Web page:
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Category: Medicines - plant based



Introduction and description


Citrullus colocynthis, with many common names including colocynth, bitter apple, bitter cucumber, desert gourd, egusi, vine of Sodom, or wild gourd, is a desert  plant native to the Mediterranean Basin and Asia, especially Turkey (especially in regions such as İzmir), Nubia, and Trieste.

It resembles a common watermelon vine, but bears small, hard fruits with a bitter pulp. It originally bore the scientific name Colocynthis citrullus.


The roots are large, fleshy, and perennial, leading to a high survival rate due to the long tap root. The vine-like stems spread in all directions for a few meters looking for something over which to climb. If present, shrubs and herbs are preferred and climbed by means of axiliary branching tendrils.

The leaves are very similar to watermelon, being palmate and angular with three to seven divided lobes.

The flowers are yellow and solitary in the axes of leaves and are borne by yellow-greenish peduncles. Each has a subcampanulated five-lobed corolla and a five-parted calyx. They are monoecious, so the male (stamens) and the female reproductive parts (pistils and ovary) are borne in different flowers on the same plant. The male flowers’ calyx is shorter than the corolla. 

The fruit is smooth, spheric with a 5– to 10-cm-diameter and extremely bitter taste. The calyx englobe the yellow-green fruit which becomes marble (yellow stripes) at maturity. The mesocarp is filled with a soft, dry, and spongy white pulp, in which the seeds are embedded. Each of the three carpels bears six seeds. Each plant produces 15 to 30 fruits.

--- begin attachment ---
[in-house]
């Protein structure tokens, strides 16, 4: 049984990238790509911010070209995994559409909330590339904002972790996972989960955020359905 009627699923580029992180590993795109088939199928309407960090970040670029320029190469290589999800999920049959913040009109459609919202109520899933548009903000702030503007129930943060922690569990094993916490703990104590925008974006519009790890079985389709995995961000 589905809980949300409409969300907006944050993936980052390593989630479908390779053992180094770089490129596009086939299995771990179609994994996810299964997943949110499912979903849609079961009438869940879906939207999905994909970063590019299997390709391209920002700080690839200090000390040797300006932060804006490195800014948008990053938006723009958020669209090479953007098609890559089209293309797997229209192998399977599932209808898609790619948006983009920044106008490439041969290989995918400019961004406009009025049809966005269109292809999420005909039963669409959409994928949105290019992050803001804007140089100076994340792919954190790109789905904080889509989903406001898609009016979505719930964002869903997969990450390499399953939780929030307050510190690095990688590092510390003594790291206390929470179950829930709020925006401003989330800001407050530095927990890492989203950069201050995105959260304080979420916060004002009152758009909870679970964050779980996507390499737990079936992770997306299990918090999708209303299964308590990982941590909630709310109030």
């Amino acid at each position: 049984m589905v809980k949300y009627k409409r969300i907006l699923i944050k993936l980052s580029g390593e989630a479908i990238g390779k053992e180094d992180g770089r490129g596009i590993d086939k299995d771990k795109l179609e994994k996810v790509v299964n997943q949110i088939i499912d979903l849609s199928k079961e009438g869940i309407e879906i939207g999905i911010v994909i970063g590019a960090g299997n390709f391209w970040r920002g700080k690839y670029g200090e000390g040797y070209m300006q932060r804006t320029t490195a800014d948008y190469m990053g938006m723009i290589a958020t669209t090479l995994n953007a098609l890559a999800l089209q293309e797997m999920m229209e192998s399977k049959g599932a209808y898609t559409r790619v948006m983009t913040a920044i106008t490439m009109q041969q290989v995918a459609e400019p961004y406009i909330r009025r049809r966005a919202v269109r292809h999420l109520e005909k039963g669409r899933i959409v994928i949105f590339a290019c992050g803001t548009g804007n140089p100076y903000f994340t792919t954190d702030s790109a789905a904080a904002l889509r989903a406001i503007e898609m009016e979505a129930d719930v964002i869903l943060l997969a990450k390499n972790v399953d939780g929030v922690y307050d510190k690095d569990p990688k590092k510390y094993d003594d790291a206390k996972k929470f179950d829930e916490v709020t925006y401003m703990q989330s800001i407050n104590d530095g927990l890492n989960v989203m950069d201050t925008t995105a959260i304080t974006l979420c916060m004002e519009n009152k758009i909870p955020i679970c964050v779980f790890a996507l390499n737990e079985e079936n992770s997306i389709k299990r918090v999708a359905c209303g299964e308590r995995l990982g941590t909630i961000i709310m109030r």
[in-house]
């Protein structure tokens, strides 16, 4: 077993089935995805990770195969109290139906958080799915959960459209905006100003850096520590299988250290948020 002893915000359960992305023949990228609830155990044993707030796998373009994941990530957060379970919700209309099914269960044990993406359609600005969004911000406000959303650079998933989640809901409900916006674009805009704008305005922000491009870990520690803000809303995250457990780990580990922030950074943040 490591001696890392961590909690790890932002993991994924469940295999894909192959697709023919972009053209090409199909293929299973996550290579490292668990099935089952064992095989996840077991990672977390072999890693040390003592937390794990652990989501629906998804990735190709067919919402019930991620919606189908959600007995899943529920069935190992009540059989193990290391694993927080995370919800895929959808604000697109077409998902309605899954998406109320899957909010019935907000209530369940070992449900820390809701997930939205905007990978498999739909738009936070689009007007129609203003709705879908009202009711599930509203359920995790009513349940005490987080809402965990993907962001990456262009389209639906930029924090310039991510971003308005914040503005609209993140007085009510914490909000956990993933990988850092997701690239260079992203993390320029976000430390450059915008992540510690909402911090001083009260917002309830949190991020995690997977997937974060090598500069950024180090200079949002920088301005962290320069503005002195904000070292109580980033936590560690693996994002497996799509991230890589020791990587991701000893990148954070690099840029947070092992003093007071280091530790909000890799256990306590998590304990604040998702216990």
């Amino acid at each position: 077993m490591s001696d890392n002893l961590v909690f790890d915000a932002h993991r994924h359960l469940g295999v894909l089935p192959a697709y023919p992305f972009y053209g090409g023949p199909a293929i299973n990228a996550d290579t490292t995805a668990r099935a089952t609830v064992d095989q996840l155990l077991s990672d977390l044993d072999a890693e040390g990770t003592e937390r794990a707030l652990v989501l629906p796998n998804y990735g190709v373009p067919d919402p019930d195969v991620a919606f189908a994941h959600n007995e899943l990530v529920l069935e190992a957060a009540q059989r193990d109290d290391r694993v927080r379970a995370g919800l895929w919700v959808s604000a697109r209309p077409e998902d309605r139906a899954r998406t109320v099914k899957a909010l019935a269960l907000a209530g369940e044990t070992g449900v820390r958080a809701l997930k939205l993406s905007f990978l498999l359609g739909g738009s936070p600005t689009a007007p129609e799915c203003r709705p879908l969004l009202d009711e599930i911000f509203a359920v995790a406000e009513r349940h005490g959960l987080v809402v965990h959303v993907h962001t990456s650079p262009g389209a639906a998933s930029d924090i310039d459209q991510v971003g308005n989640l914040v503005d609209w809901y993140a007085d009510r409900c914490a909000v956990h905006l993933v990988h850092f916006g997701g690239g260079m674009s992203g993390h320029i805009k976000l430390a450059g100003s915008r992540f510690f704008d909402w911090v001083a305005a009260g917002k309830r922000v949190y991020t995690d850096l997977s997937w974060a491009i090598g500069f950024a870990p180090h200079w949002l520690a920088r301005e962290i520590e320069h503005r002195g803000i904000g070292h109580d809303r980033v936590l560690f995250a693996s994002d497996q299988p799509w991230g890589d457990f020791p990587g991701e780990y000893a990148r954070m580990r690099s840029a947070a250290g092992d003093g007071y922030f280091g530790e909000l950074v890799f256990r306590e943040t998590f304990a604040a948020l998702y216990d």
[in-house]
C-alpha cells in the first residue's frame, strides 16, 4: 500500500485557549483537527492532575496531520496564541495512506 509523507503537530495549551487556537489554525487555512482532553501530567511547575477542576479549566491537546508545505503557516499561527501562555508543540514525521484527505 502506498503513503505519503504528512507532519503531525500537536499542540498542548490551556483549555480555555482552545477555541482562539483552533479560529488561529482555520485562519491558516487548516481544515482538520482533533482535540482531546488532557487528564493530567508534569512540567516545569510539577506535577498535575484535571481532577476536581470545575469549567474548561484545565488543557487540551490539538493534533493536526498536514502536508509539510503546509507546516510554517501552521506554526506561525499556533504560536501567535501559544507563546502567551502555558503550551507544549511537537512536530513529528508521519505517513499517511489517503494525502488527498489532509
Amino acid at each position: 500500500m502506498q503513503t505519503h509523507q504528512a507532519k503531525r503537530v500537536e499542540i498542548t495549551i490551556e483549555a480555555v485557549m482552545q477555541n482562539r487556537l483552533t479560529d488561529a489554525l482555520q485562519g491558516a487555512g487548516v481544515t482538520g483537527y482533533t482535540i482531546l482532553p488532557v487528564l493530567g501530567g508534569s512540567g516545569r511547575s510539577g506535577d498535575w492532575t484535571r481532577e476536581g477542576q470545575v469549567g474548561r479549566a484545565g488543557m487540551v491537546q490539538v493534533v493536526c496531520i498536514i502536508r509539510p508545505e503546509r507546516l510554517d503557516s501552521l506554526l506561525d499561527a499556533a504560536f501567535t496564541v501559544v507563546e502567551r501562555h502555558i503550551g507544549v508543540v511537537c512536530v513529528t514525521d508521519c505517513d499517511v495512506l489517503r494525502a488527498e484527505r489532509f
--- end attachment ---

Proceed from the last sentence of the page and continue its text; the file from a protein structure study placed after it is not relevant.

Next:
C. colocynthis  grows in sandy, arid soils. It is an annual or a perennial plant (in the wild) in Indian arid zones and has a great survival rate under extreme conditions.  It can tolerate annual precipitation of 250 to 1500 mm and an annual temperature of 14.8 to 27.8 °C. It grows from sea level up to 1500 meters above sea level on sandy loam, subdesert soils, and sandy sea coasts with a pH range between 5.0 and 7.8.


Colocynth is native to the Mediterranean Basin and Asia, and is distributed among the west coast of northern Africa, eastward through the Sahara, Egypt until India, and reaches also the north coast of the Mediterranean and the Caspian Seas. It grows also in southern European countries as in Spain and on the islands of the Grecian archipelago. On the island of Cyprus, it is cultivated on a small scale; it has been an income source since the 14th century and is still exported today.

Medicinal uses


The detail of the chemicals present in Colocynth according to Dr Duke's Phytochemical database is shown below, but here we present a summary of this activity.

Plant and petiole

If you glance through the chemicals present in Colocynth, it should be clear that the plant and its petiole [The Petiole in botany is the stalk of a leaf, attaching the blade to the stem] are not something one would ever ingest.  I have highlighted in RED some of  the reasons why.

But for EXTERNAL use the plant is interesting as it appears to have very extensive anti-parasitic and insecticidal activity and one of the parasites it can target is the one causing Trichomoniasis.  Marked in BLUE on the list below. There is also an activity, which is easy to miss, against trypanosomatids, shown in Orange , which cause :

  • African trypanosomiasis (Sleeping Sickness, caused by Trypanosoma brucei and transmitted by Tsetse flies)
  • South American trypanosomiasis (Chagas Disease, caused by Trypanosoma cruzi and transmitted by triatomine bugs) ad
  • Leishmaniasis (a set of trypanosomal diseases caused by various species of Leishmania transmitted by sandflies).